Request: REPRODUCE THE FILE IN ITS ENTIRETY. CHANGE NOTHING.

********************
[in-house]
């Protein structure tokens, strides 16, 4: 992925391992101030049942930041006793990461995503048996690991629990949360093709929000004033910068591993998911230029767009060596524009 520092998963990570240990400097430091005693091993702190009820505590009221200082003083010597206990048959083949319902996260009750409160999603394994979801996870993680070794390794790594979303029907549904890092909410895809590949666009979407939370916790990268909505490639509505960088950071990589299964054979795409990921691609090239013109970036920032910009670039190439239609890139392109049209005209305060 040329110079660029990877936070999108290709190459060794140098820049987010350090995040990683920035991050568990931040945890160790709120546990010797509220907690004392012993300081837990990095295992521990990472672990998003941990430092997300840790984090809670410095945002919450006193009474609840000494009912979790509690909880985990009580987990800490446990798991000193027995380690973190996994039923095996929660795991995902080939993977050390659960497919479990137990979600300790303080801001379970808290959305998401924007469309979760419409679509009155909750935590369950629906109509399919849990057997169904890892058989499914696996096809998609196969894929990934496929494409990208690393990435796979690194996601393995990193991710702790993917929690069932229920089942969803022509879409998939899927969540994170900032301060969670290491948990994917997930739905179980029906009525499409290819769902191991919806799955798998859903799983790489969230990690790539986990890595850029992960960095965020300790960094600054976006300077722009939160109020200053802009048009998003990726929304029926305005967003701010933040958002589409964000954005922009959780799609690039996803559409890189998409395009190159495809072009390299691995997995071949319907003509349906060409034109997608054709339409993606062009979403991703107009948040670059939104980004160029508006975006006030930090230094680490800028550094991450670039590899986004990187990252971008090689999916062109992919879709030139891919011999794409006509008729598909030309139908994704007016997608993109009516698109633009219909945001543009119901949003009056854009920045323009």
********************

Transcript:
[in-house]
């Protein structure tokens, strides 16, 4: 992925391992101030049942930041006793990461995503048996690991629990949360093709929000004033910068591993998911230029767009060596524009 520092998963990570240990400097430091005693091993702190009820505590009221200082003083010597206990048959083949319902996260009750409160999603394994979801996870993680070794390794790594979303029907549904890092909410895809590949666009979407939370916790990268909505490639509505960088950071990589299964054979795409990921691609090239013109970036920032910009670039190439239609890139392109049209005209305060 040329110079660029990877936070999108290709190459060794140098820049987010350090995040990683920035991050568990931040945890160790709120546990010797509220907690004392012993300081837990990095295992521990990472672990998003941990430092997300840790984090809670410095945002919450006193009474609840000494009912979790509690909880985990009580987990800490446990798991000193027995380690973190996994039923095996929660795991995902080939993977050390659960497919479990137990979600300790303080801001379970808290959305998401924007469309979760419409679509009155909750935590369950629906109509399919849990057997169904890892058989499914696996096809998609196969894929990934496929494409990208690393990435796979690194996601393995990193991710702790993917929690069932229920089942969803022509879409998939899927969540994170900032301060969670290491948990994917997930739905179980029906009525499409290819769902191991919806799955798998859903799983790489969230990690790539986990890595850029992960960095965020300790960094600054976006300077722009939160109020200053802009048009998003990726929304029926305005967003701010933040958002589409964000954005922009959780799609690039996803559409890189998409395009190159495809072009390299691995997995071949319907003509349906060409034109997608054709339409993606062009979403991703107009948040670059939104980004160029508006975006006030930090230094680490800028550094991450670039590899986004990187990252971008090689999916062109992919879709030139891919011999794409006509008729598909030309139908994704007016997608993109009516698109633009219909945001543009119901949003009056854009920045323009």